"Over the last ten months, SATIM and the communities have witnessed blatant disregard for the rule of law. Our environmental laws have been violated, our rights have been violated, and we have been ignored on our Maya customary titled lands. We have witnessed hundreds of acres of unique eco-system, the sphagnum moss in the National Park burnt and the US Capital energy is not held responsible. As a people we have sacrificed, we have been denied access to the very land that we own."

And so now SATIM is going to the Supreme Court to seek redress.

Gregorio Ch’oc
"So after ten months to attempt to reason with the government - we are saying ENOUGH. We have concluded that the government as duty bearers has abandoned its obligation to protect and safe guard our constitutional rights and instead has chosen to protect the interest of US Capital Energy therefore, we have come to appeal to the good hearts and minds to the justices of the Supreme Court. We believe that we are on the right side of the law and on the right side of history as part of this. We're asking for an injunction for US Capital Energy to suspend its operation until this larger issue is ventilated in the court. My friends we have reached the lowest point of integrity in this country when the poor people, the marginalized people have to bring a case before the supreme court to force the duty bearers of this country to uphold the law and to protect and safeguard the rights of its people."

Due to the change in the location for the press conference, SATIIM’s Attorneys Lisa Shoman and Eamon Courtenay could not make it. We hope to have comment from them tomorrow. The case was filed on Monday, but at this point, there’s no word on when the injunction hearing will be held.

Channel 7


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#468931 - 07/25/13 11:12 AM Re: Mayans File Major Law Suit Against Oil Company [Re: Marty]
Marty Offline

The Premise Behind SATIIM's Pending Challenge

< Courtenay is also the attorney for SATIIM and four villages – who are suing government and US Capital Energy for various breaches in the Sarstoon Temash National Park.

As they explained at yesterday’s Punta Gorda Press Conference, they want the villages to exercise informed consent over the activities of US Capital Energy in the Park. Courtenay – who couldn’t make it to PG yesterday - explained -

Eamon Courtenay, S.C. - Attroney for SATIIM
"This is in my view a very simple case - does the law of Belize allow commercial drilling in a National Park? That's the question - second question is - does the law of Belize allow the Government of Belize to allow commercial drilling in communal lands of the Maya indigenous people without their consultation, without their informed consent, without their permission? The question of whether we are going to allow a non-Belizean oil company and rape the National Park in the search for dollars and trampling on indigenous rights and environmental protection - is a very stark case and we will see which side the government takes. The law as it stands is as it was pronounced by Chief Justice Conteh and the rights of indigenous people must be respected. The law of Belize says that that land is owned by the indigenous people and they have certain rights in relation to that. Their rights are to be involved in the exploitation of the resources below their land. It does not mean that the Government of Belize cannot give a permit - it does not mean that an oil company cannot participate or drill etc. What it means is that they must be in compliance of the law which requires consultation, engagement with the indigenous people and of course US Capital is doing this with the blessing and permission from the Government of Belize and so the claim is also challenging the legality of that permission that has been granted by the Government of Belize."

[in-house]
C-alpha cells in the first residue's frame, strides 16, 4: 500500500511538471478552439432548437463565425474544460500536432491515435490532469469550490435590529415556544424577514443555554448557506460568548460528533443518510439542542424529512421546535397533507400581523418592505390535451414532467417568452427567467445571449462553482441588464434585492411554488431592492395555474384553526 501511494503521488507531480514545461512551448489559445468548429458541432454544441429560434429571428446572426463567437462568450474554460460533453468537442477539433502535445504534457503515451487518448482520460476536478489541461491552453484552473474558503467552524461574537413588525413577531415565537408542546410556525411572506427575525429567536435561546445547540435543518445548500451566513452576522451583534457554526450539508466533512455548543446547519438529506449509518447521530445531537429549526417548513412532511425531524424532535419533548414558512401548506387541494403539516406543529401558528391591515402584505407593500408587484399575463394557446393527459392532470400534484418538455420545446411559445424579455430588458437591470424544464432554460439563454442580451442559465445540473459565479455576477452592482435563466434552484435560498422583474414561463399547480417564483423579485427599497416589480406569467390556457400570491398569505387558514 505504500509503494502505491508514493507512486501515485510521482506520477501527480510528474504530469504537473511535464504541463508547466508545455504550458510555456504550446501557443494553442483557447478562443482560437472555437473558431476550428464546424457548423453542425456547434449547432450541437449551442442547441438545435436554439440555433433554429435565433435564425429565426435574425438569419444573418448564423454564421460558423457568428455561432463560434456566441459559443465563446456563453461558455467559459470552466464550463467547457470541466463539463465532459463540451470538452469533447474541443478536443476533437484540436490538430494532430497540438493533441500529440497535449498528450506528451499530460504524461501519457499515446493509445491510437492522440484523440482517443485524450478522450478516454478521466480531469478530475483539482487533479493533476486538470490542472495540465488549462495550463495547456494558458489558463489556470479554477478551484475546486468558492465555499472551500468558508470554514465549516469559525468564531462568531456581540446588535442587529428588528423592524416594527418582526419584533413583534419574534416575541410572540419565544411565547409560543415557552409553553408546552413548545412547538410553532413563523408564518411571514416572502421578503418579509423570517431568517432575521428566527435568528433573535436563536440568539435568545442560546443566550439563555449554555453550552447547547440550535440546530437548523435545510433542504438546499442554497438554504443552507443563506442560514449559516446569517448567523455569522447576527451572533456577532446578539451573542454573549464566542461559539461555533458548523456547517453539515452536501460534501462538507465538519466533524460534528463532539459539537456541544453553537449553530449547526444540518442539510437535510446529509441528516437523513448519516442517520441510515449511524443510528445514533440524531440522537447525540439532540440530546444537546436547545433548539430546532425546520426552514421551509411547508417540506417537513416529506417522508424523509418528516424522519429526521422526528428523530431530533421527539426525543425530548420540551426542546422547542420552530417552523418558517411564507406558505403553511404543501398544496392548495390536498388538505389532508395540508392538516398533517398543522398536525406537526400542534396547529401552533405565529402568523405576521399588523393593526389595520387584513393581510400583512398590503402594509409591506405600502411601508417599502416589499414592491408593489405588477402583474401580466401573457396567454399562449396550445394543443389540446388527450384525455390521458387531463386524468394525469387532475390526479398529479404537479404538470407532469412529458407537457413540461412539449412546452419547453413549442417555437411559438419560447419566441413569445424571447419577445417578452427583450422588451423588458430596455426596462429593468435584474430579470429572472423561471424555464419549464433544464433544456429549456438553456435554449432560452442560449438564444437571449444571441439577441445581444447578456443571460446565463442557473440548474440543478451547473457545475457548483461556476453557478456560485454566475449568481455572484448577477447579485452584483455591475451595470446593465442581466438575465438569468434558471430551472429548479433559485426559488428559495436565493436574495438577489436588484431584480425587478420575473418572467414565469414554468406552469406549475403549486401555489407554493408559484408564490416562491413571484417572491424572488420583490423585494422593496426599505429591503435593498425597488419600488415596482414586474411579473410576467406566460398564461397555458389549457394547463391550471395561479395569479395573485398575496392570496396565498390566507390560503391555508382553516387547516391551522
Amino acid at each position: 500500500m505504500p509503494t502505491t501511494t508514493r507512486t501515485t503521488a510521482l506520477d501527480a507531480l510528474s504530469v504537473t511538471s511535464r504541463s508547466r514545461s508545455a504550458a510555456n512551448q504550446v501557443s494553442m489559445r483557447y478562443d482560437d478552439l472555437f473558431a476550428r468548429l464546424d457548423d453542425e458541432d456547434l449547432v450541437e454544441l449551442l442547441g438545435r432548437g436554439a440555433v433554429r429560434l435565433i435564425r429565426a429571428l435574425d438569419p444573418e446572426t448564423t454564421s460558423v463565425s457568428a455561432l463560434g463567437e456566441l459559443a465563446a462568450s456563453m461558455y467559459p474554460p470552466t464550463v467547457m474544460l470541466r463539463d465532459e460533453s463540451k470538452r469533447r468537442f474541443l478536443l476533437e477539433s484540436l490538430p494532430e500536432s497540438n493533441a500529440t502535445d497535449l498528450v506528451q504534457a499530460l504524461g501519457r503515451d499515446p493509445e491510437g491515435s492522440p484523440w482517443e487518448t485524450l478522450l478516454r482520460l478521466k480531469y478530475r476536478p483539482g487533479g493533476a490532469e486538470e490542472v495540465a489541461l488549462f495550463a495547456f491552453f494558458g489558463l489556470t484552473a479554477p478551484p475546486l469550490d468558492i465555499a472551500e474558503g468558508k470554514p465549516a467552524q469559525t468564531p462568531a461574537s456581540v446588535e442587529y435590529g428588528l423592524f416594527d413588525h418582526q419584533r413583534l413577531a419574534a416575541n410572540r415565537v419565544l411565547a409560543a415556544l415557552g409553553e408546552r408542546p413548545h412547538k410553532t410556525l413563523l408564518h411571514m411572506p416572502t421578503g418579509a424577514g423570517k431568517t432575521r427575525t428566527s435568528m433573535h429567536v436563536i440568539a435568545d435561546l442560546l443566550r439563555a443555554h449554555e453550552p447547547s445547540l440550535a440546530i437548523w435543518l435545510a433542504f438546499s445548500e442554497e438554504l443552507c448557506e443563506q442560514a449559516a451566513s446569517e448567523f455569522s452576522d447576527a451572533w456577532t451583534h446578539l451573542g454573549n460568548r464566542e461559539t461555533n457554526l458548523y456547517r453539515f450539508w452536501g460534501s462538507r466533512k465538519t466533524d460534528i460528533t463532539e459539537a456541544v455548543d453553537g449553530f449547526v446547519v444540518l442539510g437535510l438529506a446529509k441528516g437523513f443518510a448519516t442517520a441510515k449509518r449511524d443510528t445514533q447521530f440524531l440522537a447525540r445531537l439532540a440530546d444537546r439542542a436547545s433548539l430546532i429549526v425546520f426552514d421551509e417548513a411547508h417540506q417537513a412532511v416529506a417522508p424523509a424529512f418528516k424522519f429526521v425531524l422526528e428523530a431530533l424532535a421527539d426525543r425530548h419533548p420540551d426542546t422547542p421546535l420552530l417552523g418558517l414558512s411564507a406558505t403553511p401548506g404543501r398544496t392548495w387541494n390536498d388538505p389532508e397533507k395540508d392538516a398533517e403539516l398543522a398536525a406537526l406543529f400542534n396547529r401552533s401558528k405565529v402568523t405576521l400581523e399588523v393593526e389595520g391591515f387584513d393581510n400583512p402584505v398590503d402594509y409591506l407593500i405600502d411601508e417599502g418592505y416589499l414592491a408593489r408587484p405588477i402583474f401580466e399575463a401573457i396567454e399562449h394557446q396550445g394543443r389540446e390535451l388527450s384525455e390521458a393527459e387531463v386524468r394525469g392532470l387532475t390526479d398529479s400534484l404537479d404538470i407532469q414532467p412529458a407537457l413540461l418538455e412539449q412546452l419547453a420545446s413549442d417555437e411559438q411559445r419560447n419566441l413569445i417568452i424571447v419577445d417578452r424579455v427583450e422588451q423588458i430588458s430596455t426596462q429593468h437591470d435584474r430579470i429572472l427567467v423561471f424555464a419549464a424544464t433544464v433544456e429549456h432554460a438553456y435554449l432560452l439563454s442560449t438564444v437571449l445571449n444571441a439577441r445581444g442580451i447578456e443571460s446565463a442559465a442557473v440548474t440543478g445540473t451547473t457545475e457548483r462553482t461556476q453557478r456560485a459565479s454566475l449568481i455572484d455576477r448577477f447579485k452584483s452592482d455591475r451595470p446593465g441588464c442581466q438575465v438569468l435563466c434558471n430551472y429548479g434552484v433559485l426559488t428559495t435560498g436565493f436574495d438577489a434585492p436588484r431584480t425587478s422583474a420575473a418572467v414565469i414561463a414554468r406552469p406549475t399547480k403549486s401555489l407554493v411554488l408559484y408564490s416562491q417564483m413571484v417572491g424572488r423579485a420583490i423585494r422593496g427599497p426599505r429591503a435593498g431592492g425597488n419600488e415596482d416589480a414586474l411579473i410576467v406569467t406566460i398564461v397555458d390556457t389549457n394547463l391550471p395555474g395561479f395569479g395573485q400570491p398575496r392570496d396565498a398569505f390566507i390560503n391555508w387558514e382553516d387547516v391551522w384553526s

Jules Vasquez
"Now you all will be seeking an injunction against US Capital Energy?"

Eamon Courtenay, S.C.
"Yes we are seeking an interim injunction against US Capital to stop them from going any further depending the outcome of the case. Based on the experience that we have seen, particularly in the OCEANA case, we have joined our company, we have joined all the relevant ministers so no one will be able to say that no declaration or no order that is made by the court is not binding on them."